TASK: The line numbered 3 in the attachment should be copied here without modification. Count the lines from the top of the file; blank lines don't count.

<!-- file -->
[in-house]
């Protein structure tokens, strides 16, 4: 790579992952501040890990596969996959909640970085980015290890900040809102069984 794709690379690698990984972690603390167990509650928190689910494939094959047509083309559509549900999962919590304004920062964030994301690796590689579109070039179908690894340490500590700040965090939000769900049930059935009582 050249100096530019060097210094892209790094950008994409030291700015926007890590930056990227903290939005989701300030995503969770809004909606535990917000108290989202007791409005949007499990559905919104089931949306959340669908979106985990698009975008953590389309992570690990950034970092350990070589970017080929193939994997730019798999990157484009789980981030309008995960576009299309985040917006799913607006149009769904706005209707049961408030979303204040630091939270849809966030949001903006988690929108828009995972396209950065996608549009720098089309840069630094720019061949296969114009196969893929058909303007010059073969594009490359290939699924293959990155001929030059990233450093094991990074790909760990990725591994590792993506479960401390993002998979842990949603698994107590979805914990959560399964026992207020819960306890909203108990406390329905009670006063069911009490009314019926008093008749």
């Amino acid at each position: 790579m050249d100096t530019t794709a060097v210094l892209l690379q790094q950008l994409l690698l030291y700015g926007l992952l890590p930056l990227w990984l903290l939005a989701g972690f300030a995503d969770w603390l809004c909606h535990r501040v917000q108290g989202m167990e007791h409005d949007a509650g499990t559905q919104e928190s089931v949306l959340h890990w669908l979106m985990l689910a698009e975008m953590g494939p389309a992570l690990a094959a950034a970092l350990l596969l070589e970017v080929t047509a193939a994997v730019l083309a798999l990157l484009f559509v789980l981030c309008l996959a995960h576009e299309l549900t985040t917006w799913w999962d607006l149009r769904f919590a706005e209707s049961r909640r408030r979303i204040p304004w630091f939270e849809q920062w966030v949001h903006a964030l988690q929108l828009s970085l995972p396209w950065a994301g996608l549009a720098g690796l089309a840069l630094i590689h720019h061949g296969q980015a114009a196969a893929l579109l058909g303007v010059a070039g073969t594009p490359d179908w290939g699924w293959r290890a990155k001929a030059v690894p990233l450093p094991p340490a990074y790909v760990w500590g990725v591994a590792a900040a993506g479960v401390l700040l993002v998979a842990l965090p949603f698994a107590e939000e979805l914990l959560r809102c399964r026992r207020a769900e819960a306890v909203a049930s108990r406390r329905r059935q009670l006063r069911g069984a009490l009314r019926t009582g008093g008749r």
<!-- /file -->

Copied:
């Amino acid at each position: 790579m050249d100096t530019t794709a060097v210094l892209l690379q790094q950008l994409l690698l030291y700015g926007l992952l890590p930056l990227w990984l903290l939005a989701g972690f300030a995503d969770w603390l809004c909606h535990r501040v917000q108290g989202m167990e007791h409005d949007a509650g499990t559905q919104e928190s089931v949306l959340h890990w669908l979106m985990l689910a698009e975008m953590g494939p389309a992570l690990a094959a950034a970092l350990l596969l070589e970017v080929t047509a193939a994997v730019l083309a798999l990157l484009f559509v789980l981030c309008l996959a995960h576009e299309l549900t985040t917006w799913w999962d607006l149009r769904f919590a706005e209707s049961r909640r408030r979303i204040p304004w630091f939270e849809q920062w966030v949001h903006a964030l988690q929108l828009s970085l995972p396209w950065a994301g996608l549009a720098g690796l089309a840069l630094i590689h720019h061949g296969q980015a114009a196969a893929l579109l058909g303007v010059a070039g073969t594009p490359d179908w290939g699924w293959r290890a990155k001929a030059v690894p990233l450093p094991p340490a990074y790909v760990w500590g990725v591994a590792a900040a993506g479960v401390l700040l993002v998979a842990l965090p949603f698994a107590e939000e979805l914990l959560r809102c399964r026992r207020a769900e819960a306890v909203a049930s108990r406390r329905r059935q009670l006063r069911g069984a009490l009314r019926t009582g008093g008749r």